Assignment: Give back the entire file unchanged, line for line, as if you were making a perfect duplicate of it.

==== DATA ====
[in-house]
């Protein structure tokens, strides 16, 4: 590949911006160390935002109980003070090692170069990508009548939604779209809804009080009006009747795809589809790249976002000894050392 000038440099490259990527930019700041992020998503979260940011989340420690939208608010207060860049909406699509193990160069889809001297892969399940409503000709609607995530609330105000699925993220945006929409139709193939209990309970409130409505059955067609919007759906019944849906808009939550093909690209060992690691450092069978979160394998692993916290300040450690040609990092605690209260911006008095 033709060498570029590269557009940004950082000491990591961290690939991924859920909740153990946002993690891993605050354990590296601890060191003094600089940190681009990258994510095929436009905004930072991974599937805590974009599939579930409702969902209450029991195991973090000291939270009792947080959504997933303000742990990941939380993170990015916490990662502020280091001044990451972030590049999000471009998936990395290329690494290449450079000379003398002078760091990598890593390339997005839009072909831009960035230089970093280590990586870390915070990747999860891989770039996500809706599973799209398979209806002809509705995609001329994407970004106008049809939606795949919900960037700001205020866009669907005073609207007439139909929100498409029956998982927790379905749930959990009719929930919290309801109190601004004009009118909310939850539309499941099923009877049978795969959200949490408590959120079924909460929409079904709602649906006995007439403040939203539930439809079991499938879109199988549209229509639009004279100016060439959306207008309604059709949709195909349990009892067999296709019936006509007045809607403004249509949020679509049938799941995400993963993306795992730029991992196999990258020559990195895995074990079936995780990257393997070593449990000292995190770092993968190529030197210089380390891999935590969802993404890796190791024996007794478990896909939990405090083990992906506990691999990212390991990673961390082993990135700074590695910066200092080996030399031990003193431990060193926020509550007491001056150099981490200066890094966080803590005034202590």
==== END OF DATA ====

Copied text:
[in-house]
């Protein structure tokens, strides 16, 4: 590949911006160390935002109980003070090692170069990508009548939604779209809804009080009006009747795809589809790249976002000894050392 000038440099490259990527930019700041992020998503979260940011989340420690939208608010207060860049909406699509193990160069889809001297892969399940409503000709609607995530609330105000699925993220945006929409139709193939209990309970409130409505059955067609919007759906019944849906808009939550093909690209060992690691450092069978979160394998692993916290300040450690040609990092605690209260911006008095 033709060498570029590269557009940004950082000491990591961290690939991924859920909740153990946002993690891993605050354990590296601890060191003094600089940190681009990258994510095929436009905004930072991974599937805590974009599939579930409702969902209450029991195991973090000291939270009792947080959504997933303000742990990941939380993170990015916490990662502020280091001044990451972030590049999000471009998936990395290329690494290449450079000379003398002078760091990598890593390339997005839009072909831009960035230089970093280590990586870390915070990747999860891989770039996500809706599973799209398979209806002809509705995609001329994407970004106008049809939606795949919900960037700001205020866009669907005073609207007439139909929100498409029956998982927790379905749930959990009719929930919290309801109190601004004009009118909310939850539309499941099923009877049978795969959200949490408590959120079924909460929409079904709602649906006995007439403040939203539930439809079991499938879109199988549209229509639009004279100016060439959306207008309604059709949709195909349990009892067999296709019936006509007045809607403004249509949020679509049938799941995400993963993306795992730029991992196999990258020559990195895995074990079936995780990257393997070593449990000292995190770092993968190529030197210089380390891999935590969802993404890796190791024996007794478990896909939990405090083990992906506990691999990212390991990673961390082993990135700074590695910066200092080996030399031990003193431990060193926020509550007491001056150099981490200066890094966080803590005034202590």